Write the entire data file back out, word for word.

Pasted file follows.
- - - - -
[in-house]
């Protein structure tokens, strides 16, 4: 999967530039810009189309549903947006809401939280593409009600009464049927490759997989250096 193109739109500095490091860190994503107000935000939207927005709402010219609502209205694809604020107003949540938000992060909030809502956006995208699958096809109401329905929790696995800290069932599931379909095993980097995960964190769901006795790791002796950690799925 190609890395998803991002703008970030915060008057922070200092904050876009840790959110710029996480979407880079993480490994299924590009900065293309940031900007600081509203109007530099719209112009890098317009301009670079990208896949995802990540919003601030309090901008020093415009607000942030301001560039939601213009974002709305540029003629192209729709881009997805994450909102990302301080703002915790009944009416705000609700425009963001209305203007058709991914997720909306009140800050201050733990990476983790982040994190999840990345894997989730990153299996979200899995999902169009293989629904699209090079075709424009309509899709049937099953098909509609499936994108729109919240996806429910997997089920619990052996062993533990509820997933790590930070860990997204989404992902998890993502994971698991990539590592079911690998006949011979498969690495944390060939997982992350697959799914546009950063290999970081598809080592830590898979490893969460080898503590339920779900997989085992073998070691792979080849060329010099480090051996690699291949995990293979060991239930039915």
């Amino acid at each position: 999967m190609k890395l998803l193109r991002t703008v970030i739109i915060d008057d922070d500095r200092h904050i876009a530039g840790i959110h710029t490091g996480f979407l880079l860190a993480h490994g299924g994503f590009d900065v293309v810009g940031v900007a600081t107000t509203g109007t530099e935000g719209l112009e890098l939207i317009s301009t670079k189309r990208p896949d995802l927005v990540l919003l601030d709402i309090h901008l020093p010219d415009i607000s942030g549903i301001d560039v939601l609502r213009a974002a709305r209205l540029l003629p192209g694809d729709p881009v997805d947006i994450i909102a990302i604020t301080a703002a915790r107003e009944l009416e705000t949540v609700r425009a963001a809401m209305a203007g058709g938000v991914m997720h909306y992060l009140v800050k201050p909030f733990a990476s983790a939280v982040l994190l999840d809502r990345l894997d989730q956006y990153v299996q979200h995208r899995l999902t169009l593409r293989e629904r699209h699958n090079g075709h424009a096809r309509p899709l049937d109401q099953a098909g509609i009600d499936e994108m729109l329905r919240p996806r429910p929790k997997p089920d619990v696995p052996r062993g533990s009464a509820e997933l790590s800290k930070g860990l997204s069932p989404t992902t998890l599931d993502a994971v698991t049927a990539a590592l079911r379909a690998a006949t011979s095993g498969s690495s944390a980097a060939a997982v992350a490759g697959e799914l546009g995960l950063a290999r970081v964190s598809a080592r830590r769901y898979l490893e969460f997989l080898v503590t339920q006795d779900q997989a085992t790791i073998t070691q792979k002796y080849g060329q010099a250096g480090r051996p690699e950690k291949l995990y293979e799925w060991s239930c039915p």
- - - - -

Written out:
[in-house]
């Protein structure tokens, strides 16, 4: 999967530039810009189309549903947006809401939280593409009600009464049927490759997989250096 193109739109500095490091860190994503107000935000939207927005709402010219609502209205694809604020107003949540938000992060909030809502956006995208699958096809109401329905929790696995800290069932599931379909095993980097995960964190769901006795790791002796950690799925 190609890395998803991002703008970030915060008057922070200092904050876009840790959110710029996480979407880079993480490994299924590009900065293309940031900007600081509203109007530099719209112009890098317009301009670079990208896949995802990540919003601030309090901008020093415009607000942030301001560039939601213009974002709305540029003629192209729709881009997805994450909102990302301080703002915790009944009416705000609700425009963001209305203007058709991914997720909306009140800050201050733990990476983790982040994190999840990345894997989730990153299996979200899995999902169009293989629904699209090079075709424009309509899709049937099953098909509609499936994108729109919240996806429910997997089920619990052996062993533990509820997933790590930070860990997204989404992902998890993502994971698991990539590592079911690998006949011979498969690495944390060939997982992350697959799914546009950063290999970081598809080592830590898979490893969460080898503590339920779900997989085992073998070691792979080849060329010099480090051996690699291949995990293979060991239930039915």
């Amino acid at each position: 999967m190609k890395l998803l193109r991002t703008v970030i739109i915060d008057d922070d500095r200092h904050i876009a530039g840790i959110h710029t490091g996480f979407l880079l860190a993480h490994g299924g994503f590009d900065v293309v810009g940031v900007a600081t107000t509203g109007t530099e935000g719209l112009e890098l939207i317009s301009t670079k189309r990208p896949d995802l927005v990540l919003l601030d709402i309090h901008l020093p010219d415009i607000s942030g549903i301001d560039v939601l609502r213009a974002a709305r209205l540029l003629p192209g694809d729709p881009v997805d947006i994450i909102a990302i604020t301080a703002a915790r107003e009944l009416e705000t949540v609700r425009a963001a809401m209305a203007g058709g938000v991914m997720h909306y992060l009140v800050k201050p909030f733990a990476s983790a939280v982040l994190l999840d809502r990345l894997d989730q956006y990153v299996q979200h995208r899995l999902t169009l593409r293989e629904r699209h699958n090079g075709h424009a096809r309509p899709l049937d109401q099953a098909g509609i009600d499936e994108m729109l329905r919240p996806r429910p929790k997997p089920d619990v696995p052996r062993g533990s009464a509820e997933l790590s800290k930070g860990l997204s069932p989404t992902t998890l599931d993502a994971v698991t049927a990539a590592l079911r379909a690998a006949t011979s095993g498969s690495s944390a980097a060939a997982v992350a490759g697959e799914l546009g995960l950063a290999r970081v964190s598809a080592r830590r769901y898979l490893e969460f997989l080898v503590t339920q006795d779900q997989a085992t790791i073998t070691q792979k002796y080849g060329q010099a250096g480090r051996p690699e950690k291949l995990y293979e799925w060991s239930c039915p």